Brian Burdekin is the Commissioner of the Human Rights Commission who has shown great concern for the problem of homeless children. He has, however, failed to identify the root causes for the existence of homeless children. Former Prime Minister Hawke and Archbishop Hollingworth had a well publicised debate, with the former Prime Minister abusing the Archbishop in an uncouth and uncivilised manner, which unfortunately is far too prevalent in Australian politics and public life.
However, Hawke, Hollingworth and Burdekin are on common ground with respect to the manner in which they perceive the problem should be confronted - provision of more government money.
Hollingworth's main criticism of Hawke was that he had not provided sufficient money for dealing with homeless children. The money is to be used on bureaucratic programs, research, investigations and reports. Money will fund the work of bureaucrats and welfare officers (many of hem imbued with anti-family views) and the establishment of homes, refuges and other supports for homeless children.
None of the key actors in the public debate identified the root cause. Brian Burdekin has, in his public pronouncements on the subject, demonstrated the utter irrelevance of the Human Rights Commission in its ability to relate to the real, current and pressing problems of our time, yet he receives much prominence in the media.
There are many factors which have contributed to the breakdown of the family unit, but three stand out. Firstly, parents are evading their own responsibilities. The institution of marriage is increasingly being treated as a temporary arrangement which can be terminated if one or other of he parties decide their life might be happier under different circumstances. This has weakened the trust and closeness which the family was traditionally held.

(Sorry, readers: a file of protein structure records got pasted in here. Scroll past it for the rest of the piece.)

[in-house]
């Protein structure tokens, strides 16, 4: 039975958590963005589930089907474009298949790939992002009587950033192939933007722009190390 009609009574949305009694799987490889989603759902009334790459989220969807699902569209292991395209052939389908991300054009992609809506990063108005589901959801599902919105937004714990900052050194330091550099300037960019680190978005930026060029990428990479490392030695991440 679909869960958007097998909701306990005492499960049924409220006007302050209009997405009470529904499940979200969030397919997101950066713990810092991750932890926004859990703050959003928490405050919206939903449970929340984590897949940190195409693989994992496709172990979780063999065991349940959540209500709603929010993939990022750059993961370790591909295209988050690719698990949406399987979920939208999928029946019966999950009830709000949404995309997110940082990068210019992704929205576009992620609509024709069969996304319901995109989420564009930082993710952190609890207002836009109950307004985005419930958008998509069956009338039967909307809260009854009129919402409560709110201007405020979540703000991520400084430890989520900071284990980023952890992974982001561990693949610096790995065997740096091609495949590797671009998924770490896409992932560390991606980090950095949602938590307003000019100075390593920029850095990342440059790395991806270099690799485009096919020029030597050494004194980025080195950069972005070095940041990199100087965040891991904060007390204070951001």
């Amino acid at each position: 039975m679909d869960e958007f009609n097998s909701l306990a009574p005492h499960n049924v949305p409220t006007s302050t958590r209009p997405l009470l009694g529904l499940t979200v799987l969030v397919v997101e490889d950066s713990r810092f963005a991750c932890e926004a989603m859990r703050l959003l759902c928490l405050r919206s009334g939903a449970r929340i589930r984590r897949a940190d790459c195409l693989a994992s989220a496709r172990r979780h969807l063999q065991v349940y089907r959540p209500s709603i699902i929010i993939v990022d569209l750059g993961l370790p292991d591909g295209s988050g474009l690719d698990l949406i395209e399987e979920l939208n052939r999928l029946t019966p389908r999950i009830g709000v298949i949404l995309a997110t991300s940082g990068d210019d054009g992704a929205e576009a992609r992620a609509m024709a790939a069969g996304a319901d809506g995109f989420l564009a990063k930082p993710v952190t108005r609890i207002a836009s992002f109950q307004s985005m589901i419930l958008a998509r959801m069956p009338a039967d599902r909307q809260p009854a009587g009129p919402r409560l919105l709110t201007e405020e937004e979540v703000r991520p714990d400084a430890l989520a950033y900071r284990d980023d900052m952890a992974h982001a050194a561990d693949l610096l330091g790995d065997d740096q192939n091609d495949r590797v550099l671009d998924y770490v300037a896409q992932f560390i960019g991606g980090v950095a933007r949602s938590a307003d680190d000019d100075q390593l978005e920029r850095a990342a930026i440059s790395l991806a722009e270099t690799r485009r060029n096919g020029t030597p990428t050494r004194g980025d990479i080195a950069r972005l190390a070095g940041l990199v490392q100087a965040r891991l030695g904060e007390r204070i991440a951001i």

As parents evade their responsibilities to each other, they also do so to their children. Child and parent spend less time together, as Parents spend greater time at work or socialising. It is inevitable that children will come across what seems to them insurmountable problems in the course of growing up. If there has been a breakdown in family communication, the effects of those perceived problems in the child will be infinitely more dramatic. A child who receives little or no attention and time from its parents is far more likely to run away from home.
The second factor which is taking its toll on the cohesiveness of the family is that children are no longer receiving a moral education. Basic moral values, and in particular simple respect for parents and other people, are no longer being taught or emphasised in the schools. Instead the child is taught to be assertive and fiercely independent and is usually encouraged to believe in the ignorance or conservativeness ( the two being seen to be synonymous) of their parents, and the older generation. Some children develop an ambivalent and contemptuous attitude to parents. Parents tho attempt to maintain some sort of discipline and direction within such households are faced with resistance.